FURTHER talks between the NASUWT and government officials were expected to take place today as part of an ongoing pay dispute, after the teaching union paused its industrial action scheduled for this week.
News that the NASUWT would postpone its action short of strike action, due to start today, came as Jersey’s other main teaching union, the NEU, confirmed dates for a three-day walkout next month.
Meanwhile, a member of the care sector called the widespread disruption “frustrating for people who live pay cheque to pay cheque and can’t work”.
Several schools had already spelled out changes to their normal timetables as a result of NASUWT members being unavailable for the majority of extra-curricular activities, with revised communications hurriedly sent out in a bid to keep parents updated.
It has also been confirmed that the NEU, whose members have already gone on strike for three days during the current term, will walk out for three consecutive days starting on Tuesday 12 December.
The NEU had initially scheduled three days of strikes for mid-November, but postponed this action as a gesture of goodwill as a result of the disruption caused by Storm Ciarán at the start of the month.
Both unions have been seeking an improved pay deal above the 7.9% offered by the employer. This figure was accepted by other public sector workers, but the teaching unions said it failed to match the current level of inflation and continued a trend of real-term pay cuts in recent years.
Head teachers had also been part of the pay dispute, but a settlement was agreed during October. News that heads and deputy heads would receive one-off payments, in addition to the 7.9% pay rise, sparked anger among rank-and-file teachers who said they had been consistently told by the government that no further money was available.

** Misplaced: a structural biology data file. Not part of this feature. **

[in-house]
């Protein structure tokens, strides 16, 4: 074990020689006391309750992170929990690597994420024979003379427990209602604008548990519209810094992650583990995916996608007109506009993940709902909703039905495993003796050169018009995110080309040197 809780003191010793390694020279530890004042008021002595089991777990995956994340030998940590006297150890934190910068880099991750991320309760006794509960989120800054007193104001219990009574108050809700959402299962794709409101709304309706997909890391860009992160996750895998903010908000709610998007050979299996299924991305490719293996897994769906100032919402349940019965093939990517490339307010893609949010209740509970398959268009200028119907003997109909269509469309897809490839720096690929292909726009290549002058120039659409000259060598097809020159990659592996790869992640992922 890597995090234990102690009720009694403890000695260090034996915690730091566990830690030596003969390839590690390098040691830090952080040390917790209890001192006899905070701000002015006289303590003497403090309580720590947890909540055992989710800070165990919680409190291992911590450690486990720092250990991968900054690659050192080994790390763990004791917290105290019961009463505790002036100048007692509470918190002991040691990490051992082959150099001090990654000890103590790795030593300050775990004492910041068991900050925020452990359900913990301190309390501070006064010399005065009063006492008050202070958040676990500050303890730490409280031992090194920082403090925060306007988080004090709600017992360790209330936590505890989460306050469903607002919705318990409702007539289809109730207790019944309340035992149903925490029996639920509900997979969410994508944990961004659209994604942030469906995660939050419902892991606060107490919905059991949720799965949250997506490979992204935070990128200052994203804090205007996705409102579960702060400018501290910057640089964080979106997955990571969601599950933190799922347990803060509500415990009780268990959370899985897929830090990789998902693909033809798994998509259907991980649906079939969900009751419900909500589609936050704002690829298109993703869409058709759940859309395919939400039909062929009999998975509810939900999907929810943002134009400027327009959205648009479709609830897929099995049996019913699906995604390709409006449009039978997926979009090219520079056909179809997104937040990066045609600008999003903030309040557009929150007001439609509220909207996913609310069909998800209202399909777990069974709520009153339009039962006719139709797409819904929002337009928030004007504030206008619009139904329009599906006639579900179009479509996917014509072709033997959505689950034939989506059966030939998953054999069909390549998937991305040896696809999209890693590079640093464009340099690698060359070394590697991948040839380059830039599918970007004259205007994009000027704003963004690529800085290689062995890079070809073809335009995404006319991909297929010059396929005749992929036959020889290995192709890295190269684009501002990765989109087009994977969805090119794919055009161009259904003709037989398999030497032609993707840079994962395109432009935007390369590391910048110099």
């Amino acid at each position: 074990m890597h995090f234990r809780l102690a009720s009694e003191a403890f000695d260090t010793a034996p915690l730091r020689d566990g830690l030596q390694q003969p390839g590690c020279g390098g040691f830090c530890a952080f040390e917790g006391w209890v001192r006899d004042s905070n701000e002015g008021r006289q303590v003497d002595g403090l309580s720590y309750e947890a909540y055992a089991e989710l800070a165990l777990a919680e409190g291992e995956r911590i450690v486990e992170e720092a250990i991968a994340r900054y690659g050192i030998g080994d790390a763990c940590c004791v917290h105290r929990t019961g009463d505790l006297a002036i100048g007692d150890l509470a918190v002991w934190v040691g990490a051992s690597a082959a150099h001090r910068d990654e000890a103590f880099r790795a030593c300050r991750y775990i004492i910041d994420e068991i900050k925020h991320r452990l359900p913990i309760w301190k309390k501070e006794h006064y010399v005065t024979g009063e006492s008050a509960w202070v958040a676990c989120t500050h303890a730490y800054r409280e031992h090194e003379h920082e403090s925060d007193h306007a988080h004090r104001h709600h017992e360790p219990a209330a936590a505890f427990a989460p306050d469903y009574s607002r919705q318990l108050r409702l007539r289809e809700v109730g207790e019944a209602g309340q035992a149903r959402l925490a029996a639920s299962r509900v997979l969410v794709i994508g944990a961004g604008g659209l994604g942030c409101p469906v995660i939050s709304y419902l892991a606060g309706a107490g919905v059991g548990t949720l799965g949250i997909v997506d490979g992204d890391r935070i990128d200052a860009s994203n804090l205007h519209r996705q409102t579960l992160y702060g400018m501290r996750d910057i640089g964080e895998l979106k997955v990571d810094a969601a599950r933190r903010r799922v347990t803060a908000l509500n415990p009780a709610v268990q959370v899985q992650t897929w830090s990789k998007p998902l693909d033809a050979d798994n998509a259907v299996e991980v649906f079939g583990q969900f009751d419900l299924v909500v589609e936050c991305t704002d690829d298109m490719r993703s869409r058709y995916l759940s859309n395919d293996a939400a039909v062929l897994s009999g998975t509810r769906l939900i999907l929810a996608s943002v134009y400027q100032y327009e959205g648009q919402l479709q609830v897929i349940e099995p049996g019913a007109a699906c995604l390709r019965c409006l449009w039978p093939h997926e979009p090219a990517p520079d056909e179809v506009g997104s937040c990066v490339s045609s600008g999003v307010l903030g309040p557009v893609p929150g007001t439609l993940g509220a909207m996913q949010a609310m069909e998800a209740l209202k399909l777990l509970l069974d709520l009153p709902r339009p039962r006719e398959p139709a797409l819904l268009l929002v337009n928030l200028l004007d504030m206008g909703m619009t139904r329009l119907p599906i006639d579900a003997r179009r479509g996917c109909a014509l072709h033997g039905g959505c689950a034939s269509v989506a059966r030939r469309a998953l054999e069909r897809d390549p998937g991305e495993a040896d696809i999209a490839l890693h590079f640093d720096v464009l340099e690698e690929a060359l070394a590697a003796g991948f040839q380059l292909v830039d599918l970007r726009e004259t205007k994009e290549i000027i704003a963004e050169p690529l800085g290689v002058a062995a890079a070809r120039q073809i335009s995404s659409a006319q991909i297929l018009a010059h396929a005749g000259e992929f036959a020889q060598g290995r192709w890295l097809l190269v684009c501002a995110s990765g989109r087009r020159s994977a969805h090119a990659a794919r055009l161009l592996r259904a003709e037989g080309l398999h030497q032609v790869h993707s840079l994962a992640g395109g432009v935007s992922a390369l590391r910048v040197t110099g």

The latest developments in the long-running pay dispute between teachers and the government triggered frustration about the knock-on effect on parents working in other sectors.
Lynda Cotillard, director of Personal Touch Care Services, said her business, and the care sector in general, had suffered serious disruption as a result of school closures and the uncertainty surrounding industrial action by teachers.
She said: “I’ve got four staff, a third of the total number, who can’t work if schools are closed – they would typically be seeing six or seven clients a day, and those people either have their visits cut short or are put at risk because they won’t receive care.
“The unions’ plans keep changing, often at the last minute – no one knows which schools will be affected by the action from which union, it’s really frustrating for people who live pay cheque to pay cheque and can’t work, and it’s disruptive for their colleagues as well.”
States Employment Board vice-chair Andy Jehan welcomed the NASUWT’s decision to suspend its industrial action.
“We will continue to talk with them in the meantime, in an effort to find a solution,” he added.